This Holy Father of the 7th century, was born in the region of Qatar on the western shore of the Persian Gulf. Gifted with a keen intellect, he thirsted also for spiritual knowledge, and, when still quite young, entered a monastery with his brother. He gained considerable renown as a teacher and came to the attention of the Katholikon Giwargis (George), who ordained him bishop of Ninevah, the former capital of Assyria some distance to the north. For reasons not entirely clear, he requested to abdicate after only five months, and went south to the wilderness of Mount Matout, a refuge for anchorites. There he lived as a solitary for many years, in strict asceticism, eating only three loaves a week with some uncooked vegetables. His constant study of the divine writings strained his eyes, and eventually blindness and old age forced him to retire to the monastery of Shabar, where he died and was buried.
It was already towards the end of his life in the wilderness that, out of
love for his neighbor, he felt compelled to share the experience he had gained.
The result was a collection of incomparable texts on the spiritual life, from
which we have gathered the following pearls.
What salt is for any food, humility is for every virtue. To acquire it, a man must always think of himself with contrition, self-belittlement and painful salf-judgment. But if we acquire it, it will make us sons of God.
Let us love silence till the world is made to die in our hearts. Let us always remember death, and in this thought draw near to God in our heart--and the pleasures of this world will have our scorn.
Walk before God in simplicity, and not in subtleties of the mind. Simplicity brings faith; but subtle and intricate speculations bring conceit; and conceit brings withdrawal from God.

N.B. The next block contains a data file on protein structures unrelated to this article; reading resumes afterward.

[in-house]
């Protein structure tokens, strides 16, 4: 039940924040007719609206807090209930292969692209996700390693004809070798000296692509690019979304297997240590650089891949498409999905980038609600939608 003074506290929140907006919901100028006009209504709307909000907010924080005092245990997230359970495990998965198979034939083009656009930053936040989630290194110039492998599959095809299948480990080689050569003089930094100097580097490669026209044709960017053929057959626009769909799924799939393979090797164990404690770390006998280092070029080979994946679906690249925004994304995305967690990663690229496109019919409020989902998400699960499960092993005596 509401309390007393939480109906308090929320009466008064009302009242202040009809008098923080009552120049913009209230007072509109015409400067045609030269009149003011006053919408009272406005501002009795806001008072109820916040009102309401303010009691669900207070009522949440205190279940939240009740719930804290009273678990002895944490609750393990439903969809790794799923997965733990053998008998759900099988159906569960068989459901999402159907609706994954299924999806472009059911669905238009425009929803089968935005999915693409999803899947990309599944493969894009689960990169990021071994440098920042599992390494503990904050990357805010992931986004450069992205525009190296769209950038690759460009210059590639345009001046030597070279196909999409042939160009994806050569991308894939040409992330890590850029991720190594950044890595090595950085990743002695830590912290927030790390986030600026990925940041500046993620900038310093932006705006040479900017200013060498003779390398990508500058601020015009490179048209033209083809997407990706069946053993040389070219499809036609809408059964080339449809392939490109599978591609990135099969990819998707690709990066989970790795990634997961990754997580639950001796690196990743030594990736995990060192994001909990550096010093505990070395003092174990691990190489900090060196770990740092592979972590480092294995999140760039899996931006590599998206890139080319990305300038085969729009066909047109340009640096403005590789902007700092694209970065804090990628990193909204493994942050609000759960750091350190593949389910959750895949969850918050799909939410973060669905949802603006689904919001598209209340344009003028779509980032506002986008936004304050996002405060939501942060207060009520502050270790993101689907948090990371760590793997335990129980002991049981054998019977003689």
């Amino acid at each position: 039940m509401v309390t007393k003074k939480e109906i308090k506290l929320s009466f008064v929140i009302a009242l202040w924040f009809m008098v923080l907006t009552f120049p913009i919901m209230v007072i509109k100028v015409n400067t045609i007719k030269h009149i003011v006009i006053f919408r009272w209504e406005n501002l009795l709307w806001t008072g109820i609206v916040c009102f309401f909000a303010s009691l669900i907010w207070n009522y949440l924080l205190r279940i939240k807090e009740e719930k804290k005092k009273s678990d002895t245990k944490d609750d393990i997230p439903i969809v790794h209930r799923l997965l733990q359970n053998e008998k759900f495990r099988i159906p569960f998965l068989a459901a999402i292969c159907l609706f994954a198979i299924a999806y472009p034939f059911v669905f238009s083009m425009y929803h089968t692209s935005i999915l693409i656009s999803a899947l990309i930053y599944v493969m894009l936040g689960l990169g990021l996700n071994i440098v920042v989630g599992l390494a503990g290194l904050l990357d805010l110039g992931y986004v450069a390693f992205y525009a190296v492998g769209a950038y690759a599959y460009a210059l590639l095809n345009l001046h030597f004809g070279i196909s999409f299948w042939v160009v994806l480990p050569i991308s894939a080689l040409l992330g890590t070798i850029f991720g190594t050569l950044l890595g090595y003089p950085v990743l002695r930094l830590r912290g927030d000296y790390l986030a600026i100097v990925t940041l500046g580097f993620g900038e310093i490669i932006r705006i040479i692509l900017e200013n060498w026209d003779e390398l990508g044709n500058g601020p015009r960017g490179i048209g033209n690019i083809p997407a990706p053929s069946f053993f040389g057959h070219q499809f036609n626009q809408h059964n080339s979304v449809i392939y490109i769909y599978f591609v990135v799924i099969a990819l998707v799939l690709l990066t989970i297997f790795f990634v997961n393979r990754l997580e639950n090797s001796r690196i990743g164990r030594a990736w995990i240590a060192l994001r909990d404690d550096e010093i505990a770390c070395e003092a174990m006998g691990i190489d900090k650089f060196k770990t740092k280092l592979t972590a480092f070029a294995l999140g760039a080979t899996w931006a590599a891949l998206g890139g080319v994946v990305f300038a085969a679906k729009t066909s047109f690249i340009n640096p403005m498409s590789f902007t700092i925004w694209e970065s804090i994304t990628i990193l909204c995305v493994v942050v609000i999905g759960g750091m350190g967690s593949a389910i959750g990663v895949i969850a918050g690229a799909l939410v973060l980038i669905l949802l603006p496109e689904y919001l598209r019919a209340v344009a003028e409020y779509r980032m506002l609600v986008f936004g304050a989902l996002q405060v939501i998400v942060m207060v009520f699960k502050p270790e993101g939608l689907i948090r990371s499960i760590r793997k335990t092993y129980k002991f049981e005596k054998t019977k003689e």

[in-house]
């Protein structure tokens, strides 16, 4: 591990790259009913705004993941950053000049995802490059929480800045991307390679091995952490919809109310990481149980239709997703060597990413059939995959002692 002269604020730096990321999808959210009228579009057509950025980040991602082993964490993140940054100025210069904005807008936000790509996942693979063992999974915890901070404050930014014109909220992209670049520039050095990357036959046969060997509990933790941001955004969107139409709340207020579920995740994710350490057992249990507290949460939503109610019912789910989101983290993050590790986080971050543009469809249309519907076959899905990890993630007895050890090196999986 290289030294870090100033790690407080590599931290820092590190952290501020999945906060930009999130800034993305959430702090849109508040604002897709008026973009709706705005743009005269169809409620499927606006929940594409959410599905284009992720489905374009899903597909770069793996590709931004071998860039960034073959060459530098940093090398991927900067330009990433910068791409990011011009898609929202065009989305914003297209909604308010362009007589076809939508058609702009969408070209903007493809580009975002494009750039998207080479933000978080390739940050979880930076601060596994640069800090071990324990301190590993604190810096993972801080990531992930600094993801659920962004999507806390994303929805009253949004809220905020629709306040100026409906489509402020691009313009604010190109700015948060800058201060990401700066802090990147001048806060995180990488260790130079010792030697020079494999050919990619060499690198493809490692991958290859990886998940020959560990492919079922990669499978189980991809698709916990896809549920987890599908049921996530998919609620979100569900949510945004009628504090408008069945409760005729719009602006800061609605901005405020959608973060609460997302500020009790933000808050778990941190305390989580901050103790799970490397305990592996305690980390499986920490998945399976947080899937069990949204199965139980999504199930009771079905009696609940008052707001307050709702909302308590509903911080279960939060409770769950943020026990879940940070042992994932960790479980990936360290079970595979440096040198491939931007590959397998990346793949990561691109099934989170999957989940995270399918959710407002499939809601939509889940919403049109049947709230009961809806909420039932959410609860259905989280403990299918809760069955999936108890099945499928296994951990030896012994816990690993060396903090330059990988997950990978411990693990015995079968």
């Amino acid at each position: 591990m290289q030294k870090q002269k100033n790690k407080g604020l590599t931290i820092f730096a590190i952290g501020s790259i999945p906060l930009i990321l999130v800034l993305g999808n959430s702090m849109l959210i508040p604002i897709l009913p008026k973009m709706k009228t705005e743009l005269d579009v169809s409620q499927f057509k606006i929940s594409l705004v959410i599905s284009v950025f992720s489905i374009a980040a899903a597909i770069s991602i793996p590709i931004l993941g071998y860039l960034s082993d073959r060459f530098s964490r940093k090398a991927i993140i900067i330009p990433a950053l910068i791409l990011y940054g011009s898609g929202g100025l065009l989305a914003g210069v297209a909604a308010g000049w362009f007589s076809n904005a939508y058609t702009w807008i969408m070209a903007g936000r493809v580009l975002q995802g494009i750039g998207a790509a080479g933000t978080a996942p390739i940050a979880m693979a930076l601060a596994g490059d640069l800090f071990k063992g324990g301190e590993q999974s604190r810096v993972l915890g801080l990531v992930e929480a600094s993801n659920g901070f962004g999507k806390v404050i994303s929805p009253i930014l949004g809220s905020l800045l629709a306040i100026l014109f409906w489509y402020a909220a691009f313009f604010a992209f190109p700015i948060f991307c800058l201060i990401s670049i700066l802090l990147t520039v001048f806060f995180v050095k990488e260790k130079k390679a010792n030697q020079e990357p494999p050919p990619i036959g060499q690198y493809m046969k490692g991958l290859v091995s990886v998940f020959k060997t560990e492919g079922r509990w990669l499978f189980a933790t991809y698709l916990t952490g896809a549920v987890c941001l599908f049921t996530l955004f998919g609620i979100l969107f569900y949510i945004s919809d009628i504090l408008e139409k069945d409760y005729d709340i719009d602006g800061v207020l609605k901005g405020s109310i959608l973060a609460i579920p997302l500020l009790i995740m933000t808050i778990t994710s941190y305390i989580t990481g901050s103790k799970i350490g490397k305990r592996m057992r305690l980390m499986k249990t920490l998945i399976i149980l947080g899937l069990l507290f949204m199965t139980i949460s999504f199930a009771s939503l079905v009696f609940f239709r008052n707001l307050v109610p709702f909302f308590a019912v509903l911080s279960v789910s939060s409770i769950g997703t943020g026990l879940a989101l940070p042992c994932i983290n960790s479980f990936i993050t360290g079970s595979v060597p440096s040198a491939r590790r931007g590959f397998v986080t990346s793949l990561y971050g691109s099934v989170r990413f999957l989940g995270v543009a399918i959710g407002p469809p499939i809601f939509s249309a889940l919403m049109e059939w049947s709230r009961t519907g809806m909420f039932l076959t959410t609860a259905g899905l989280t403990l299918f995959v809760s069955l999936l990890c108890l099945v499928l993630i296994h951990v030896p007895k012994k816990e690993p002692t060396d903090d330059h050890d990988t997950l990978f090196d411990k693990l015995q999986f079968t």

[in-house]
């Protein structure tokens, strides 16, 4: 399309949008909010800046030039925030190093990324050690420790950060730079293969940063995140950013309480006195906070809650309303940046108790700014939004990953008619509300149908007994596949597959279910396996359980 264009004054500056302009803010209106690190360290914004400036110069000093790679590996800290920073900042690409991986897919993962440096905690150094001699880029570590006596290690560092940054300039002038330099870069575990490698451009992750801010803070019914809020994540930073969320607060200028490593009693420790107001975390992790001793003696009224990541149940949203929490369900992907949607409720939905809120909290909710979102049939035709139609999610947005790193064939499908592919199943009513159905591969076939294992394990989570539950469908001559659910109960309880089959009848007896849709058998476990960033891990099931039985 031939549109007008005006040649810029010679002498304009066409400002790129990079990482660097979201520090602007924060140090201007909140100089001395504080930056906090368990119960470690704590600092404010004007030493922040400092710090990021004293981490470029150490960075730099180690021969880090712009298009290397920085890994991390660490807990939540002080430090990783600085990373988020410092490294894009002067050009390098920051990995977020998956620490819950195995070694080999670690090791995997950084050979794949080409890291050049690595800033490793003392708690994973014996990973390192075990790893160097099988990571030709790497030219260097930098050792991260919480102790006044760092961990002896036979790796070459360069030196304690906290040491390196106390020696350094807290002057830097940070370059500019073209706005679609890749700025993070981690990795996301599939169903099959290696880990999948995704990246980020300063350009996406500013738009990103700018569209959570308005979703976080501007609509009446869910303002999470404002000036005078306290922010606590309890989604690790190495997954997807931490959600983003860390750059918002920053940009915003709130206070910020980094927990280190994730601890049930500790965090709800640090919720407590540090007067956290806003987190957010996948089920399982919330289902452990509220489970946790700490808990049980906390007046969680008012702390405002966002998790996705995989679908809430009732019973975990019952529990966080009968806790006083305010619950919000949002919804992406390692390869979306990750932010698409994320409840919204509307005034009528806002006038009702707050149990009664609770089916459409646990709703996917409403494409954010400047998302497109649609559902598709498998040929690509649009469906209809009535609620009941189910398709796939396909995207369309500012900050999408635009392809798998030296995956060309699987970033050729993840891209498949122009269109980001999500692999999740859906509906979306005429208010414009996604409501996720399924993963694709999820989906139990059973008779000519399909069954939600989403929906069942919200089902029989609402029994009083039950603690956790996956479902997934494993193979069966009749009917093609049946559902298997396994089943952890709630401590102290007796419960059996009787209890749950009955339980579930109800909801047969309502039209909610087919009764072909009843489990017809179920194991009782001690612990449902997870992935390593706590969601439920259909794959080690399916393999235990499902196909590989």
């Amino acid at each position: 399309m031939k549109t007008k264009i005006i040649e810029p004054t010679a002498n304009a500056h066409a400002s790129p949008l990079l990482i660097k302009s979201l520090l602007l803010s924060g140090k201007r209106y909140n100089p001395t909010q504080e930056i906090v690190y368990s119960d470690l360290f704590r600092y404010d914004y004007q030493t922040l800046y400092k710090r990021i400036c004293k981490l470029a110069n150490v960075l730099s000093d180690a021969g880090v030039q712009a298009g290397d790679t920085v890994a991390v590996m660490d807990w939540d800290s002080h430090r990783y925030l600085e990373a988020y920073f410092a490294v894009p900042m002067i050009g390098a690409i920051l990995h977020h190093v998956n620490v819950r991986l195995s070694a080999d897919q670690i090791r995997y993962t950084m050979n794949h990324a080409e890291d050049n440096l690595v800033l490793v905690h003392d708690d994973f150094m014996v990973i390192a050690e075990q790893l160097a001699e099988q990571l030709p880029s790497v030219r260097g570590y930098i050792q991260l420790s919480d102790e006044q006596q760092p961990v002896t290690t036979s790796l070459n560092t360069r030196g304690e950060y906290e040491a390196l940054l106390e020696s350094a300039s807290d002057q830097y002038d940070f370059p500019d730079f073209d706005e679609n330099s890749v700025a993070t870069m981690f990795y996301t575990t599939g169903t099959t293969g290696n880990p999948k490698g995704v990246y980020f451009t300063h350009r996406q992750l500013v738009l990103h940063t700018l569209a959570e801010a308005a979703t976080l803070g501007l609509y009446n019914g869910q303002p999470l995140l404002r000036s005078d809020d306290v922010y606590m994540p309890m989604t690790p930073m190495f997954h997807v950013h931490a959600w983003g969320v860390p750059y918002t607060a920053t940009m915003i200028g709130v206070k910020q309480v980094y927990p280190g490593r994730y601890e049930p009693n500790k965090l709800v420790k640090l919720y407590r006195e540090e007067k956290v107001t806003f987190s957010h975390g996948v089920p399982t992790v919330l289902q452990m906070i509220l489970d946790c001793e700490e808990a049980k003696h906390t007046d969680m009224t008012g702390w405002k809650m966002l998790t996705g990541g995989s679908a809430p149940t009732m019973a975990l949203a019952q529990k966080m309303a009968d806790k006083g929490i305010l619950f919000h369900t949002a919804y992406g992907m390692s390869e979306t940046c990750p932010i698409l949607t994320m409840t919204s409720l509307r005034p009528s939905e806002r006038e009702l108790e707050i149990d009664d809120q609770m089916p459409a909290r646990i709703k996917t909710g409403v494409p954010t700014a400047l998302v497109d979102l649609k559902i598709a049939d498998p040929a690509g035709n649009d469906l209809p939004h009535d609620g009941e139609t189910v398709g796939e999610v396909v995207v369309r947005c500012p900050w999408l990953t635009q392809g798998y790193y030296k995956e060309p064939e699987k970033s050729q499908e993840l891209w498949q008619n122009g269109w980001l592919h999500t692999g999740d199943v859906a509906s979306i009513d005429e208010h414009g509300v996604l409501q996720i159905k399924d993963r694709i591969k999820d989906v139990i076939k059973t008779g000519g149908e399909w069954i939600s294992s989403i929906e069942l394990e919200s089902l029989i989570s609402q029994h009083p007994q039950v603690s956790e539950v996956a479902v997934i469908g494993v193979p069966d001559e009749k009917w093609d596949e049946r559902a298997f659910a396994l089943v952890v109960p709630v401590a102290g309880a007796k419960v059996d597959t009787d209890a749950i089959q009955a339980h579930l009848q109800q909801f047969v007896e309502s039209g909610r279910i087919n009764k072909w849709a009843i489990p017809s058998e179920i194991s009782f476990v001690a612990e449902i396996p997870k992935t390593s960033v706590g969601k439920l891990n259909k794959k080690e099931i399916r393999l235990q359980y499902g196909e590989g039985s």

As a man whose head is under water cannot inhale pure air, so a man whose thoughts are plunged into the cares of this world cannot absorb the sensations of that new world.
It is a spiritual gift from God for a man to perceive his sins.
Ease and idleness are the destruction of the soul and they can injure her more than the demons.
The purpose of the advent of the Saviour, when He gave us His life-giving commandments as purifying remedies in our passionate state, was to cleanse the soul from the damage done by the first transgression and bring it back to its original state. What medicines are for a sick body, that the commandments are for the passionate soul.
A life of spiritual endeavor is the mother of sanctity; from it is born the first experience of perception of the mysteries of Christ--which is called the first stage of spiritual knowledge.
To bear a grudge and pray, means to sow seed on the sea and expect a harvest.
A small but persistent discipline is a great force; for a soft drop tailing persistently, hollows out hard rock.
The key to Divine gifts is given to the heart by love of neighbor, and, in proportion to the heart's freedom from the bonds of the flesh, the door of knowledge begins to open before it.
Dispassion does not mean that a man feels no passions, but that he does not accept any of them.
This life has been given to you for repentance; do not waste it in vain pursuits.
Other texts by Saint Isaac can be found in Early Fathers from the Philokalia, Faber & Faber 1954; The Ascetical Homilfies of Saint Isaac the Syrian, Holy Transfiguration Monastery 1984; and On Ascetical Life, SVS Press 1990.
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